Earlier this month, the administration announced an executive order (EO) regarding future changes to the Medicare program with a focus on Medicare Advantage (MA) plans. Several of the EO’s recommendations include: reducing barriers for enrollees to get Medicare Medical Savings Accounts, ensuring fee-for-service (FFS) Medicare is not promoted over MA; a report submitted by the secretary of Health and Human Services and other White House officials identifying approaches that would modify Medicare FFS payments to more closely reflect prices paid for MA and commercial health insurance plans services; providing beneficiaries with improved access to providers; emphasizing time spent with patients over Medicare payments received; and the elimination of unnecessary regulatory billing requirements and benefit definitions among others. The announcement included a response regarding Democratic presidential candidates’ proposals to reform America’s health care system into a universal health care model, with some including Medicare for All.
NCSL Contacts: Haley Nicholson and Margaret Wile
The president issued two EOs. One EO requires agencies to post all guidance documents on a searchable website, and anything not posted is considered rescinded. The other EO is aimed at preventing opaque or unlawful interpretations of regulations. Requiring federal agencies to make all agency guidance publicly available, as well as conducting educational outreach to industries when policy changes are made, is intended to reduce the legal weight of federal agency guidance. In addition, "significant" guidance documents will go through a public comment process, although this process is already standard practice at certain agencies.
NCSL Contacts: Ben Husch, Kristen Hildreth (natural resources and infrastructure) and Lucia Bragg (law, criminal justice and public safety)
May Statutory Annotations by Copyrighted?
In Georgia v. Public.Resource.Org, Inc., the U.S. Supreme Court will decide the deceptively simple question of whether statutory annotations may be copyrighted. Numerous state legislatures, including Georgia, work with an outside publisher that updates statutory annotations each year. Webinar speakers will cover the implications of this case for state and local governments more generally, the policy and legal arguments each side is making before the Supreme Court, and how this case may impact the legal publishing industry.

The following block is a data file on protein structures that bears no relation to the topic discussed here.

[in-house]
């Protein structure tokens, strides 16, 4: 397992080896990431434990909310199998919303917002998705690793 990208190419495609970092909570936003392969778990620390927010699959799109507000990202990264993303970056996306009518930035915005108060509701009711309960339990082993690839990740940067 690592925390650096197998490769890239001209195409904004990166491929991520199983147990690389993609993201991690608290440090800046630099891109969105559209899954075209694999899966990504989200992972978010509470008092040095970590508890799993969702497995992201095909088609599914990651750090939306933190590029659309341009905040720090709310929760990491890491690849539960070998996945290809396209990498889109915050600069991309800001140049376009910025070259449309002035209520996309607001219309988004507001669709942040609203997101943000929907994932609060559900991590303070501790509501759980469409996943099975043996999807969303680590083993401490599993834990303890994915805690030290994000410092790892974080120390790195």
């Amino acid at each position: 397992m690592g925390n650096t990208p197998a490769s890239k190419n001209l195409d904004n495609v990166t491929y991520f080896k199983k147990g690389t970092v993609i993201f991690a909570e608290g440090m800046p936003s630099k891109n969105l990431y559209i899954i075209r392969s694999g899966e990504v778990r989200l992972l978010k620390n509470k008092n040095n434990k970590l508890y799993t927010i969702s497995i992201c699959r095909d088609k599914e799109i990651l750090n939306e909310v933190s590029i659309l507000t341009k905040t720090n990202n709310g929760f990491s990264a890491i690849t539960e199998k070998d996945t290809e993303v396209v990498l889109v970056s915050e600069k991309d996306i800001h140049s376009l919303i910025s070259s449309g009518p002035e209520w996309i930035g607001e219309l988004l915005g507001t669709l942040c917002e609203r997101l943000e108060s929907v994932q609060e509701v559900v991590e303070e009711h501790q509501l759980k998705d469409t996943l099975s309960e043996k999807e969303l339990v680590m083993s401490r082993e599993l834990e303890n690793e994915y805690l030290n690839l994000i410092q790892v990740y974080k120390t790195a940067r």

Date: Nov. 13
Time: 1 p.m. ET/ Noon CT/ 11 a.m. MT/ 10 a.m. PT
ADA Compliant Websites
Local governments and many other entities across the country have been sued for violating the Americans with Disabilities Act (ADA) because their websites are not accessible to persons with disabilities. Minh Vu and Seyfarth Shaw will discuss the laws that require accessible websites, why government entities have been targeted for lawsuits, and what state and local government officials can do to avoid being sued.
Date: Dec. 9
Time: 1 p.m. ET
Read the Oct. 7 Capitol to Capitol.
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NCSL's Washington staff advocate Congress, the White House and federal agencies on behalf of state legislatures in accord with the policy directives and resolutions that are recommended by the NCSL Standing Committees and adopted by the full conference at the annual NCSL Legislative Summit Business Meeting. As a result of the advocacy that is guided by these policies positions, NCSL is recognized as a formidable lobbying force in state-federal relations.